Bat Loves the Nightby Nicola Davies, Sarah Fox-Davies
As nighttime falls, a pipistrelle bat awakens and swoops into the shadows to find her evening meal. But as morning's light creeps across the sky, the bat returns to her baby in the roost—and waits for night to come again. Gracefully illustrated by Sarah Fox-Davies,/b>
BAT LOVES THE NIGHT takes the reader on a bat's journey through a hushed nocturnal world.
As nighttime falls, a pipistrelle bat awakens and swoops into the shadows to find her evening meal. But as morning's light creeps across the sky, the bat returns to her baby in the roost—and waits for night to come again. Gracefully illustrated by Sarah Fox-Davies, Nicola Davies's quiet story is laced with information about these fascinating and mysterious creatures of the night.
- Candlewick Press
- Publication date:
- Edition description:
- 1st U.S. Edition
- Product dimensions:
- 10.00(w) x 10.88(h) x 0.34(d)
- Age Range:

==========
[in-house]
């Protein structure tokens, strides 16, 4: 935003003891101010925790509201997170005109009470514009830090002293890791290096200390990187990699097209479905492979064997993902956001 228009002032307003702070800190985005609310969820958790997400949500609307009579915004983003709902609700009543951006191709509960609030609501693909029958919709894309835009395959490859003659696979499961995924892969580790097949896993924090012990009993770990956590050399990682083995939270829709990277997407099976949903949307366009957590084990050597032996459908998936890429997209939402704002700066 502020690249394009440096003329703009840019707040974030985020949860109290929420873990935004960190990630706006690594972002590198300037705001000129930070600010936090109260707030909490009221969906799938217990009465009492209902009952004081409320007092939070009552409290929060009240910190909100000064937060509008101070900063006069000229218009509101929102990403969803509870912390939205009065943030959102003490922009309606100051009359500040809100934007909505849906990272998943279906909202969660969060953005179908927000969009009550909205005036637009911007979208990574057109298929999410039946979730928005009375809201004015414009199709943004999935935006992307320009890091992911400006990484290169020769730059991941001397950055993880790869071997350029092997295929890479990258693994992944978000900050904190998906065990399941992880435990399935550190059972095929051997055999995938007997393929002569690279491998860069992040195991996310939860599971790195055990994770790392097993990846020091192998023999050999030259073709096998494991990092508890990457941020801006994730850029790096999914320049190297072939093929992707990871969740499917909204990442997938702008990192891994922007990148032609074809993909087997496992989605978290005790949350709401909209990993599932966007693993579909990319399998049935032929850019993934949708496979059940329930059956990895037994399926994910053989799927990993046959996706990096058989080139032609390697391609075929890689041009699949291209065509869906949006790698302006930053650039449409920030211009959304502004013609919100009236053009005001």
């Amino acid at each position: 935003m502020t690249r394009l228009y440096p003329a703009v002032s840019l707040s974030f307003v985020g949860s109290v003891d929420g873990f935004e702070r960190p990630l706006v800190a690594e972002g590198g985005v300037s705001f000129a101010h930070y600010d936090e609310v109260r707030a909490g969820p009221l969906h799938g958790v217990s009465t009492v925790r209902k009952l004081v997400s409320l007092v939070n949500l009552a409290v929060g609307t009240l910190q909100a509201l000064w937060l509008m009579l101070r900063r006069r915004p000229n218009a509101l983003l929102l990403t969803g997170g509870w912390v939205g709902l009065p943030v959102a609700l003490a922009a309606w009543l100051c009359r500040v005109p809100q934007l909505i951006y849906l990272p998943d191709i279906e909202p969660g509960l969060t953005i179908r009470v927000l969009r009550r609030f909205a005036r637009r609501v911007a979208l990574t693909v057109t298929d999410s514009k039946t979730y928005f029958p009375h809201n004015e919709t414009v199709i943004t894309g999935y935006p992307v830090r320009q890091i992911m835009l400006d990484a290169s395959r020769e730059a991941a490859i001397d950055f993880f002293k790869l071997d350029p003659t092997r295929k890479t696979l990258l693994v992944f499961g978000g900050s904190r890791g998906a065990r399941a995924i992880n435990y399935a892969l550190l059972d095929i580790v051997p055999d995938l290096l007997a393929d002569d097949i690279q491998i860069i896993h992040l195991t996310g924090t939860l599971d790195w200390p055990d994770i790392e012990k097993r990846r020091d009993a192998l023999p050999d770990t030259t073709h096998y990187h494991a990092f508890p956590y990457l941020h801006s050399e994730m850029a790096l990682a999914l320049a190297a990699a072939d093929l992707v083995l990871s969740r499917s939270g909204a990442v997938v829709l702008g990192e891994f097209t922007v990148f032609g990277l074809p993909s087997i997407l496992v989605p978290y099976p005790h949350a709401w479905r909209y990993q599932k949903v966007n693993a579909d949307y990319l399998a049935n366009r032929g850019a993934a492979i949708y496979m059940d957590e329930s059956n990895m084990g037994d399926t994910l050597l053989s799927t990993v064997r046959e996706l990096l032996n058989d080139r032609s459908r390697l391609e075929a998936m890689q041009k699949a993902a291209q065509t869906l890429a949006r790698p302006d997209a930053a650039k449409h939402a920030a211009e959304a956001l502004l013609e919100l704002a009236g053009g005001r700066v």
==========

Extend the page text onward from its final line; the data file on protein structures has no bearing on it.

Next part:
- 5 - 8 Years
Meet the Author
Nicola Davies loves to be out under the stars watching bats, and is lucky enough to live in a cottage with pipistrelles in its roof. Nicola Davies is also the author of BIG BLUE WHALE, ONE TINY TURTLE, and WILD ABOUT DOLPHINS.
Sarah Fox-Davies has illustrated many picture books for children, including LITTLE CARIBOU, which she also wrote, and WALK WITH A WOLF by Janni Howker. While painting the illustrations for this book, Sarah Fox-Davies says that a pipistrelle bat flew into her studio—and right onto her desk!
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Most Helpful Customer Reviews
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As both a biologist who has some knowledge of bats and a lover of finely illustrated children's books, I definitely recommend this book as a very young person's (4-8, they say) introduction to bats. The pictures are lush, having both fine-lined detail and rich color. The bat who is the main character (and looks like a Little Brown Bat) is drawn with great accuracy, which adds greatly to the appeal (for me) of the illustrations. Information about bats' behavior is well integrated into the little story, which is laid out in loving prose. It's the kind of book that seems like it would inspire small scientists to want to learn more about this class of mammals, the only ones who truly fly. It is basic in its information, as mentioned in the professional reviews, but does cover every defining characteristic of bat-dom. I really liked it a lot, and I'm very picky about kids' books.